In Australia, your car needs to have Compulsory Third Party (CTP) insurance. This covers personal injuries to both yourself and others in the event of an accident. In Victoria, Tasmania, South Australia, and Western Australia, CTP is included in your annual registration fee. However, Queensland and New South Wales drivers need to pay for CTP separately to their registration.
Third party car insurance is one type of insurance offered to drivers. In the event of an accident, this insurance will cover you for damages caused to other vehicles. However, it won’t cover your own expenses if your vehicle is damaged.
Comprehensive car insurance is the most popular type of vehicle insurance. In the event of an accident, comprehensive insurance covers your own vehicle damages, as well as other involved vehicles. This is the most secure type of insurance, as it has the lowest out-of-pocket expense if you do have an accident.
The cost of insurance varies from person to person. On average, annual insurance can cost over $800. However, many car owners don’t shop around when buying insurance, meaning they usually lose out on big savings. If you have another type of insurance, like house or travel insurance, some providers will offer you discounted car insurance.
Factors which influence insurance cost include:
- The car’s model and make;
- The car’s year model;
- Your age;
- Your gender;
- Your driving record;
- Where you store your car overnight.
If you have a healthcare card, or a household income of less than $48,000 a year, you may be eligible for Essential by AAI. This offers eligible drivers financial assistance for car insurance, and breaks down payments by fortnight, month, or year.
Maintenance and Depreciation
Car maintenance includes mechanical services and general repairs, like tyre and damage repair.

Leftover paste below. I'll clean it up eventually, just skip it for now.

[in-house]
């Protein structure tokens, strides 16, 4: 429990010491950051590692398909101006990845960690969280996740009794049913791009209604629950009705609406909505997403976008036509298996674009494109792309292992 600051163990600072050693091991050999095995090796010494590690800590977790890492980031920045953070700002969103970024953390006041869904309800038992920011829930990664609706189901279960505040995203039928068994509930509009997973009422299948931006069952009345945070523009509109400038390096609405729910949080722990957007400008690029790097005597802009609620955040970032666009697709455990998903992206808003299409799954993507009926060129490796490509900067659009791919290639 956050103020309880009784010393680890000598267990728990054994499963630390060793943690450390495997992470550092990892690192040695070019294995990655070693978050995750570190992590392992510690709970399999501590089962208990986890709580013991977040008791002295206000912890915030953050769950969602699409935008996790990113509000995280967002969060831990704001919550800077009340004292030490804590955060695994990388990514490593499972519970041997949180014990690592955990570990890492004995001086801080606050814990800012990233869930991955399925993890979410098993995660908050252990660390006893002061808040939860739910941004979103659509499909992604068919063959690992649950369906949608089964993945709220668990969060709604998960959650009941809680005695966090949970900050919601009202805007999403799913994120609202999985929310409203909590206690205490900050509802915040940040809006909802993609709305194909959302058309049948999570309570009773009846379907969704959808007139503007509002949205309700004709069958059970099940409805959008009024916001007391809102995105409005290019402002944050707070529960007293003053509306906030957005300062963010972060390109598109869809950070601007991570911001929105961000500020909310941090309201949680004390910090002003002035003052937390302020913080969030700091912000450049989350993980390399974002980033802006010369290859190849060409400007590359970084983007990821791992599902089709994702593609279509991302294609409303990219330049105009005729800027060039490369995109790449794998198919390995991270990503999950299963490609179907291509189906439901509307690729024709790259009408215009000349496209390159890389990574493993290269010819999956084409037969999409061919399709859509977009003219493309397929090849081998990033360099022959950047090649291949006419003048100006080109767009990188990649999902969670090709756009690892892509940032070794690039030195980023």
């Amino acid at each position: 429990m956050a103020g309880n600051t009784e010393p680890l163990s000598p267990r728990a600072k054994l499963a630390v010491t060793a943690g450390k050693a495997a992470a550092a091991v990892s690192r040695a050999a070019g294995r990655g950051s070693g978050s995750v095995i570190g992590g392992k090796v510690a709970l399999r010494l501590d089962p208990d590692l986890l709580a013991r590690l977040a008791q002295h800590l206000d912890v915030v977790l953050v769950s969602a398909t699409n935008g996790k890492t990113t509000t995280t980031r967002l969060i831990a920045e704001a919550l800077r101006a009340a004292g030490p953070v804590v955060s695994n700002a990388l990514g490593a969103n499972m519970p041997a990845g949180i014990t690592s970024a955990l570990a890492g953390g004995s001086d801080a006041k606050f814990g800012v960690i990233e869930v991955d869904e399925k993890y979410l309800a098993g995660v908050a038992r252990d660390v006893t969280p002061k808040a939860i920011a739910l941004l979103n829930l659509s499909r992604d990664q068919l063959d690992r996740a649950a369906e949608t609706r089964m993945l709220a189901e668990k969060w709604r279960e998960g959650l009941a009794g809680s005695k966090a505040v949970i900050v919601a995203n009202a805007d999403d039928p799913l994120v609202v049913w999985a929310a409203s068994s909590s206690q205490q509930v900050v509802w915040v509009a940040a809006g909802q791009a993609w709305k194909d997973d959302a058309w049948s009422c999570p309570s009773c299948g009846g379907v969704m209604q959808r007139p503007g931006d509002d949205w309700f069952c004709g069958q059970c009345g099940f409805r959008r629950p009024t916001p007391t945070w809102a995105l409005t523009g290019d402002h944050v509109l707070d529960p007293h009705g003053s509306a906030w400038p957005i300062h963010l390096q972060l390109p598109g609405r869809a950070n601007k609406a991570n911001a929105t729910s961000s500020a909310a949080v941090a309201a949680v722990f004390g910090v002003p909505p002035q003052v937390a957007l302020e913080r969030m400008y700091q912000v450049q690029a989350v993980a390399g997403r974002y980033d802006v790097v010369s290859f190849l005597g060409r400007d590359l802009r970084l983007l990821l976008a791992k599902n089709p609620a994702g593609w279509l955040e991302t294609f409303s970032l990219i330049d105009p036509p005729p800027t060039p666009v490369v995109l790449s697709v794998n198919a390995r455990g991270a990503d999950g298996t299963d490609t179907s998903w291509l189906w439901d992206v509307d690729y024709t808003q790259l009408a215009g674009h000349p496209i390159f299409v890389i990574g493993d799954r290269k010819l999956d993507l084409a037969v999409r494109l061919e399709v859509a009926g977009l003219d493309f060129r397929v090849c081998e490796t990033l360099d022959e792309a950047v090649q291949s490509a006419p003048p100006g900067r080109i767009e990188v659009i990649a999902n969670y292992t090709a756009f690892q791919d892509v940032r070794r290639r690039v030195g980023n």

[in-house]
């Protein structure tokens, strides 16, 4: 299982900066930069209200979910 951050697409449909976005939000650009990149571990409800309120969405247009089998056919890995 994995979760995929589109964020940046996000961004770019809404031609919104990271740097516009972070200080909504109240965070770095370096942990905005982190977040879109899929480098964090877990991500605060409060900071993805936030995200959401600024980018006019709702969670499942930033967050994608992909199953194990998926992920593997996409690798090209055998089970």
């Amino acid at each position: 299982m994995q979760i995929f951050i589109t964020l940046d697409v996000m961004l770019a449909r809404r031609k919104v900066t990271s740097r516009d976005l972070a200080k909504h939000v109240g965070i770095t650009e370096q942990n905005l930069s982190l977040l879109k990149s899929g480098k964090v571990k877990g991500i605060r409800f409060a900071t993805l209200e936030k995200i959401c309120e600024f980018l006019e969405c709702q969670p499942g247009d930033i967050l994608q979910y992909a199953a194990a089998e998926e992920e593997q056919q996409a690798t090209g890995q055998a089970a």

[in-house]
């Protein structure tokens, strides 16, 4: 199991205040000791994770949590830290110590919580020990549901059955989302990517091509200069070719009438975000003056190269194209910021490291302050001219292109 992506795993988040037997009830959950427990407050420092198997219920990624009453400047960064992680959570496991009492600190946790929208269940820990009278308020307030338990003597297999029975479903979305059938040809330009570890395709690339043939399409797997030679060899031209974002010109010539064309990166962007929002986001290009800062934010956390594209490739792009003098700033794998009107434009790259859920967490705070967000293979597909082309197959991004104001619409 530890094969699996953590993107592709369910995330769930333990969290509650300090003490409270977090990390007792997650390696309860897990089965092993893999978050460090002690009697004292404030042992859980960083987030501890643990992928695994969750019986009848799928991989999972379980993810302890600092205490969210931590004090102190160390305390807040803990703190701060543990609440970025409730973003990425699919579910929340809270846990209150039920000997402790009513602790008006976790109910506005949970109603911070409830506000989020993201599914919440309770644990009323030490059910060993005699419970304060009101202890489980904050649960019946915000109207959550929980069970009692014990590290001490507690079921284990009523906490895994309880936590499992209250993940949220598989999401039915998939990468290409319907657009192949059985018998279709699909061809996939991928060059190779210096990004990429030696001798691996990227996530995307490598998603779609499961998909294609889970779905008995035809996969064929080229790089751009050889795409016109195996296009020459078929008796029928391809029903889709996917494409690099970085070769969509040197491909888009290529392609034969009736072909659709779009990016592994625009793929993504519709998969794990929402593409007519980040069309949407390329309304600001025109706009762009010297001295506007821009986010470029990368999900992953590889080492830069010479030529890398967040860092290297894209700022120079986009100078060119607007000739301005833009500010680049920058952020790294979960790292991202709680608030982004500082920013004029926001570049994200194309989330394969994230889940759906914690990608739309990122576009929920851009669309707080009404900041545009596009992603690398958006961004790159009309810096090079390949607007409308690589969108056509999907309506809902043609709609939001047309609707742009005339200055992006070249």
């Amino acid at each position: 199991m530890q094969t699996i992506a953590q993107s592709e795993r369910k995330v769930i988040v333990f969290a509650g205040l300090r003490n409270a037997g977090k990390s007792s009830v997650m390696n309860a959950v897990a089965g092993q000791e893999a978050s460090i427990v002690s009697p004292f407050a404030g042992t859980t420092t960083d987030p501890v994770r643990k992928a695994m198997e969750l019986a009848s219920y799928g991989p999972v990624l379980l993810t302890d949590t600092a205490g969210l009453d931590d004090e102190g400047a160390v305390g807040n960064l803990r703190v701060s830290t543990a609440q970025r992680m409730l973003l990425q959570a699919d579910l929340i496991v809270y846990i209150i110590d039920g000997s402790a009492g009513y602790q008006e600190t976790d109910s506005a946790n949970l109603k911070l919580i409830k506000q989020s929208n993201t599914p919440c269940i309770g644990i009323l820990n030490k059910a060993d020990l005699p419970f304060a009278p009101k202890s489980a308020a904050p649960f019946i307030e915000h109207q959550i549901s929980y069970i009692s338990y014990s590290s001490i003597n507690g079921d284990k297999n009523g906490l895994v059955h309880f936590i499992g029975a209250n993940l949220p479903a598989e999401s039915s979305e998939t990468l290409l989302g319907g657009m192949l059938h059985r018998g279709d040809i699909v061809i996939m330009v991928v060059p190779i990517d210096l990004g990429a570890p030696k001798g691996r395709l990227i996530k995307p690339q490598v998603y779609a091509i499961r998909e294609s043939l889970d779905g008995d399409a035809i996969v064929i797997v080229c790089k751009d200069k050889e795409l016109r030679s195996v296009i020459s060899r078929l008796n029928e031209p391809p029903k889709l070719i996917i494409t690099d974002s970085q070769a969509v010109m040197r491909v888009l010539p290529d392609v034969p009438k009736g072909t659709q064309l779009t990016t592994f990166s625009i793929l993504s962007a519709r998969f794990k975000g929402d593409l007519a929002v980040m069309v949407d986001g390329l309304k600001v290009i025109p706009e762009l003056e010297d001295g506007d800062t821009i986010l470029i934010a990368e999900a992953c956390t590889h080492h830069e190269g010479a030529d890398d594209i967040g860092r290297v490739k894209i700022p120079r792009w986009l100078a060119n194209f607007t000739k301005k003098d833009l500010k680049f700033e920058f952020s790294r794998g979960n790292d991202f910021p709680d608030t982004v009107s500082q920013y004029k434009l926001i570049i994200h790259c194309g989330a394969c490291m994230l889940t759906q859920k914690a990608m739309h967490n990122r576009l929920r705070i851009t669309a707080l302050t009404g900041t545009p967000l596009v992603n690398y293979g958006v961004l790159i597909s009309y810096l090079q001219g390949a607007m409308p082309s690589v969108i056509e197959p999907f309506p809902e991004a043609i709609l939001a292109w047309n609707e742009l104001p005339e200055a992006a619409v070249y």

- Servicing: Most cars need servicing once per year, which usually costs upwards of $400. This increases significantly based on the car’s model, year, and odometer reading.
- Petrol: Depending on how often you drive, you will have to fork out an average of $50 per week to fill a petrol hatchback. This adds up to a substantial amount each year.
- Roadside assistance: You should consider paying for roadside assistance, in case of an emergency. This covers tyre changes, emergency fuel, battery replacement, and much more. You can get roadside assistance through your state’s motoring club, like the RACQ in Queensland.
Cars typically have a very high rate of depreciation. This means that, from the time of purchase, their value decreases substantially each year. Many factors contribute to vehicle depreciation, including:
- The car’s age;
- Fuel efficiency;
- Make and model;
- Maintenance quality;
- The car’s interior and exterior condition.
To help reduce your car’s depreciation, you should keep the car’s interior and exterior in good condition. You should also stay up-to-date with regular services.
Depending on how you use your car, you may have to consider road tolls and paid parking when factoring in driving into your schedule. These payments can quickly add up and cost you a fair amount of money.
Additionally, if you’ve taken out a loan for your vehicle, you need to factor in regular repayments. In Australia, 1 in 5 new cars are purchased with a loan – so it can be important to consider these extra costs if you’re planning on taking out a loan. You can calculate your repayments here.
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Written by Katie Francis
Katie Francis is a Content Intern at Jacaranda Finance. She is currently studying a Bachelor of Business (Marketing)/Media & Communications at the Queensland University of Technology.